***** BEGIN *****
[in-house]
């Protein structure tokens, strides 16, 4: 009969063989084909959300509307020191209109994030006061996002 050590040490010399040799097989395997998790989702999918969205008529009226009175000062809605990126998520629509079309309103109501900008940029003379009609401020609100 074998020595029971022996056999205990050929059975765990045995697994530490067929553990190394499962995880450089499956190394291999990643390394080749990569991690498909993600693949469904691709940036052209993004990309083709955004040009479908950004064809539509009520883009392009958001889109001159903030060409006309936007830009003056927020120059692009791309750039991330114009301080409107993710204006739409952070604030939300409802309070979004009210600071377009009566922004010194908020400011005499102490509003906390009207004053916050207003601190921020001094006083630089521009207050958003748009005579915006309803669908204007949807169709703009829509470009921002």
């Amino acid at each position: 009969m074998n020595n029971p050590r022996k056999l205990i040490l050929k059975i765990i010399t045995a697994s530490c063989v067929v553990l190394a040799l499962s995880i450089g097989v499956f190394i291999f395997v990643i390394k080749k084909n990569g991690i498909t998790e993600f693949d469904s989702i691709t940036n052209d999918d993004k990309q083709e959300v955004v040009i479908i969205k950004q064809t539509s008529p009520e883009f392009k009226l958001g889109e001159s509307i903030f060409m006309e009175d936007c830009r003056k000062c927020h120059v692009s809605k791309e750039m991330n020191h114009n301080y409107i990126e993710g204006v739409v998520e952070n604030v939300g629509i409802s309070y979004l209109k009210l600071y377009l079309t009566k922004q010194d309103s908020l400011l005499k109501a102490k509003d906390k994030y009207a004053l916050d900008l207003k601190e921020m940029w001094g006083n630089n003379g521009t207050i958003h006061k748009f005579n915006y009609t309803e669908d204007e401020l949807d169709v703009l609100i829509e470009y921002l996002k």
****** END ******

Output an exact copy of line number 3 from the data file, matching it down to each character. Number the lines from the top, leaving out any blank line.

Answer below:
């Amino acid at each position: 009969m074998n020595n029971p050590r022996k056999l205990i040490l050929k059975i765990i010399t045995a697994s530490c063989v067929v553990l190394a040799l499962s995880i450089g097989v499956f190394i291999f395997v990643i390394k080749k084909n990569g991690i498909t998790e993600f693949d469904s989702i691709t940036n052209d999918d993004k990309q083709e959300v955004v040009i479908i969205k950004q064809t539509s008529p009520e883009f392009k009226l958001g889109e001159s509307i903030f060409m006309e009175d936007c830009r003056k000062c927020h120059v692009s809605k791309e750039m991330n020191h114009n301080y409107i990126e993710g204006v739409v998520e952070n604030v939300g629509i409802s309070y979004l209109k009210l600071y377009l079309t009566k922004q010194d309103s908020l400011l005499k109501a102490k509003d906390k994030y009207a004053l916050d900008l207003k601190e921020m940029w001094g006083n630089n003379g521009t207050i958003h006061k748009f005579n915006y009609t309803e669908d204007e401020l949807d169709v703009l609100i829509e470009y921002l996002k």